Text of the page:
Clemson, S.C.—Former Clemson Athletic Trainer Fred Hoover, regarded as the Father of Sports Medicine in South Carolina, passed away Monday evening at his home in Clemson, SC at the age of 92.
According to his son, Brian Hoover, it is believed that he watched the Clemson vs. Georgia Tech football game Monday evening, then passed away shortly thereafter.
Hired by Clemson Head Football Coach and Athletic Director Frank Howard in 1959, Hoover served as Clemson’s top Athletic Trainer for 40 years. Hoover was inducted into the state of South Carolina Athletic Hall of Fame this past May, one of many honors for the Florida State graduate.
Hoover was enshrined in the Citizens Savings-Helms Athletic Foundation Hall of Fame in 1981. In 1982 he was inducted into the Clemson Athletic Hall of Fame. He worked another 16 years for the school after his induction. He continued to work for the Clemson Athletic Department until recent years on a part-time basis as a liaison with the opposing team on football weekends.
A leader in his profession, Hoover served many administrative positions with the National Athletic Trainers Association, including Chairman of the Board.
In 1983, Hoover was the recipient of the Distinguished Service to Sports Medicine Award given by the American Orthopedic Society for Sports Medicine. Four years later he was honored by the state of South Carolina Hall of Fame with the organization’s Distinguished Service to Sports Award. In 1990, he was made an honorary member of the Clemson Alumni Physicians Society.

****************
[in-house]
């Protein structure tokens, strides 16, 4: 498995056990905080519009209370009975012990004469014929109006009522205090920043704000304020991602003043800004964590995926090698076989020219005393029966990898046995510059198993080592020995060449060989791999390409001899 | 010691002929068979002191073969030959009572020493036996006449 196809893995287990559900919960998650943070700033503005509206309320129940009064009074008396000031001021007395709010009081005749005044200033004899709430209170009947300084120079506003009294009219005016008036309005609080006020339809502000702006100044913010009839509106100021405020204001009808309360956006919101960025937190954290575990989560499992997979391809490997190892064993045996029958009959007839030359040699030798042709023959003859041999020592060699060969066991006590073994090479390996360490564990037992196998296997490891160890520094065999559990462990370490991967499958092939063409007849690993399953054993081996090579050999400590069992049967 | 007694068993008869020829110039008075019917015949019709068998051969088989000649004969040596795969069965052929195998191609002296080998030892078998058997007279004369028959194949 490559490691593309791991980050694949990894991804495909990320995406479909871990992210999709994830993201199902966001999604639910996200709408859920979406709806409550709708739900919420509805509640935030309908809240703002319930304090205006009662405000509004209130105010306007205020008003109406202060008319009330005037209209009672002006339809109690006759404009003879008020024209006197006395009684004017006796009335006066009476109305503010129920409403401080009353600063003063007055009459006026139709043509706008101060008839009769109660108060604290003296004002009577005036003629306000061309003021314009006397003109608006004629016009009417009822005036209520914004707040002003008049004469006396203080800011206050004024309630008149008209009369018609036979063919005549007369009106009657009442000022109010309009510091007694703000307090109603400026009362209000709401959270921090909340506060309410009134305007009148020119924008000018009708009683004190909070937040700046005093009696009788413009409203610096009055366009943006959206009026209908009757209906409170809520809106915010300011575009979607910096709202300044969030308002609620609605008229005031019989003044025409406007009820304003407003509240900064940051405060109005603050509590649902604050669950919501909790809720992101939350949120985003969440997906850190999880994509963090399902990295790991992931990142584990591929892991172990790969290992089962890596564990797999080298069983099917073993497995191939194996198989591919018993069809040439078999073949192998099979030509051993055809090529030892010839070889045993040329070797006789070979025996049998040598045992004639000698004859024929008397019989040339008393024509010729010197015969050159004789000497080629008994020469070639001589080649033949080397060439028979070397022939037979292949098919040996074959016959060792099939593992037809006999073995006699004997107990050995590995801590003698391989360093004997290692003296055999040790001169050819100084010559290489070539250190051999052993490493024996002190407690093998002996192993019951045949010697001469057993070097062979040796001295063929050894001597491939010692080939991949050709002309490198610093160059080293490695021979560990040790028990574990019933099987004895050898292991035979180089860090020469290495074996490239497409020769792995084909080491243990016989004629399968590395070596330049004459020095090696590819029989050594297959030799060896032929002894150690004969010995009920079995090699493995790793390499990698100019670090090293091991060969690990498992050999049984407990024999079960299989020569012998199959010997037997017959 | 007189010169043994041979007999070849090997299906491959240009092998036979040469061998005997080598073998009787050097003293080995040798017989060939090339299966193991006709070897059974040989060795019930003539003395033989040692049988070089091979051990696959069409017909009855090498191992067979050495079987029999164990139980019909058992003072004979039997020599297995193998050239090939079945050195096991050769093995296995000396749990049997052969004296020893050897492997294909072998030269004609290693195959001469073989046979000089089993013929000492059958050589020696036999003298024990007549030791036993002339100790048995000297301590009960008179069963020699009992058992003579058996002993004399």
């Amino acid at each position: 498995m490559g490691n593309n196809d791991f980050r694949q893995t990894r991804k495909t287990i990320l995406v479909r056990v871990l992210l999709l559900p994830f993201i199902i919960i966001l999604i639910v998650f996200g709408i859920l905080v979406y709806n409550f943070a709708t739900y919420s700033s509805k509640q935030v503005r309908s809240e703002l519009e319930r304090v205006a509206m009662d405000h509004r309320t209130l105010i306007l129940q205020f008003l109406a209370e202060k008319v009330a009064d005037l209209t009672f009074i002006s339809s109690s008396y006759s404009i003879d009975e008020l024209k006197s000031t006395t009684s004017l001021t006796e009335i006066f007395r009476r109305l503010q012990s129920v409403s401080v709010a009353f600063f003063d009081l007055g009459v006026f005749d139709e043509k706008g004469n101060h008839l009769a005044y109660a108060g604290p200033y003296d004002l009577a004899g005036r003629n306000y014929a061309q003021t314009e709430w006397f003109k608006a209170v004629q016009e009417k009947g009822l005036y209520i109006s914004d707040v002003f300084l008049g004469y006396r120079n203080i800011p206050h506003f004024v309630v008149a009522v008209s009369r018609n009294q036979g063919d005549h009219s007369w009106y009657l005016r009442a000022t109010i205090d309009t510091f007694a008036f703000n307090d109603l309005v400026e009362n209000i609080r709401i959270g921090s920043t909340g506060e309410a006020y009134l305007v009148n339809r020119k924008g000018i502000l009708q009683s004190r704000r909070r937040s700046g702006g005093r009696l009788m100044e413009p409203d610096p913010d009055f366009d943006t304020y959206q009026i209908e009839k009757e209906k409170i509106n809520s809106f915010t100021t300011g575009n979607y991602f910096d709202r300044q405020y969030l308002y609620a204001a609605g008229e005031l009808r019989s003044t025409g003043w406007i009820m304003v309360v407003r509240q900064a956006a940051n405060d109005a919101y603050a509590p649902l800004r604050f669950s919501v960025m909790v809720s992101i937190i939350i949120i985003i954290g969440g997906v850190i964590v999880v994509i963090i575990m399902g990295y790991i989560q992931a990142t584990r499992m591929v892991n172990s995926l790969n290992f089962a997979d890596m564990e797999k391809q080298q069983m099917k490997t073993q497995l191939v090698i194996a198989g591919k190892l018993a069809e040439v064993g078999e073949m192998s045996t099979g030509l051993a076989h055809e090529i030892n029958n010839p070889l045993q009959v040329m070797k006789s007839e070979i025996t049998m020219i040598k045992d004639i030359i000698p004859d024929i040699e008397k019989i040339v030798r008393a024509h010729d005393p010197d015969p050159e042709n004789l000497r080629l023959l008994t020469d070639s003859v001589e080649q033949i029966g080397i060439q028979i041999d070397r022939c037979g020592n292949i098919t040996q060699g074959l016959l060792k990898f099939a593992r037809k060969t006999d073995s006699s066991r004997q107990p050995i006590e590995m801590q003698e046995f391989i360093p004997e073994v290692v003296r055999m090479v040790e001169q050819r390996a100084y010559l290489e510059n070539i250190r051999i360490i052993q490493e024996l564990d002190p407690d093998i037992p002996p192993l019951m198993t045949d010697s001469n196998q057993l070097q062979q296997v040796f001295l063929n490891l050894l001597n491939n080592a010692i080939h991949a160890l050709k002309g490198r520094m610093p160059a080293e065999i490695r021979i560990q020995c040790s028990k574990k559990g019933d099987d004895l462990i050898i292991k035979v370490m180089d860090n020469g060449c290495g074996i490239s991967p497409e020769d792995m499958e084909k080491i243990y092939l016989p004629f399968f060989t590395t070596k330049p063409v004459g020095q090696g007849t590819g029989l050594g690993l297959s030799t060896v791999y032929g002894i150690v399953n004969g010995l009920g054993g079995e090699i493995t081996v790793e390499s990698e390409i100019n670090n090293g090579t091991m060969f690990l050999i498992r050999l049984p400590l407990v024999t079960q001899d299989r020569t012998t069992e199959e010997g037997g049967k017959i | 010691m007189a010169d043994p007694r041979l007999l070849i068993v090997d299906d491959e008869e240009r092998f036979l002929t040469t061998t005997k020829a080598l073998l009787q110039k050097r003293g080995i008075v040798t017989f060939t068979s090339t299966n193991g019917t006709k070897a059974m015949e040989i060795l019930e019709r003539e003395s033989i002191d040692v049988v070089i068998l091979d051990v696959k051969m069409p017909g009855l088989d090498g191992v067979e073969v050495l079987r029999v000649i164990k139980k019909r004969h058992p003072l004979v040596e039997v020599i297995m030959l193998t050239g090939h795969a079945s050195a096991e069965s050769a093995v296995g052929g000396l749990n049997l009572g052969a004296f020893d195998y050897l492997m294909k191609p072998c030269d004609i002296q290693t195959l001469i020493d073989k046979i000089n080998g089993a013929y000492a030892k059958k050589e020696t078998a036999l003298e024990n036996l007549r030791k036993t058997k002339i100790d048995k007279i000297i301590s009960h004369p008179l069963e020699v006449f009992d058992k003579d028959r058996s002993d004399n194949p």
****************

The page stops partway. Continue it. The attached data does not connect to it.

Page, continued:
In 1994, the South Carolina Athletic Trainers Association created the Fred Hoover Award for Excellence in Athletic Training.
During Hoovers career, he worked for seven Clemson head football coaches (Frank Howard to Tommy West). He worked with teams that went to 16 bowl games, won 11 ACC Championships and 13 top 25 teams. That includes the 1981 team that won the school’s first National Championship.
Over his Clemson career, Hoover worked with 38 All-Americans and 16 first-round draft selections. He coordinated the training needs for 17 Clemson players who went on to be Super Bowl Champions.
Overall, Hoover worked 446 Clemson football games, all consecutively. He ran down the Hill at Death Valley 207 times.
The native of Jacksonville, FL graduated from Florida State in 1953. He served as an athletic trainer at his alma mater for two stints, 1952-53 and 1957-58, before coming to Clemson in 1959.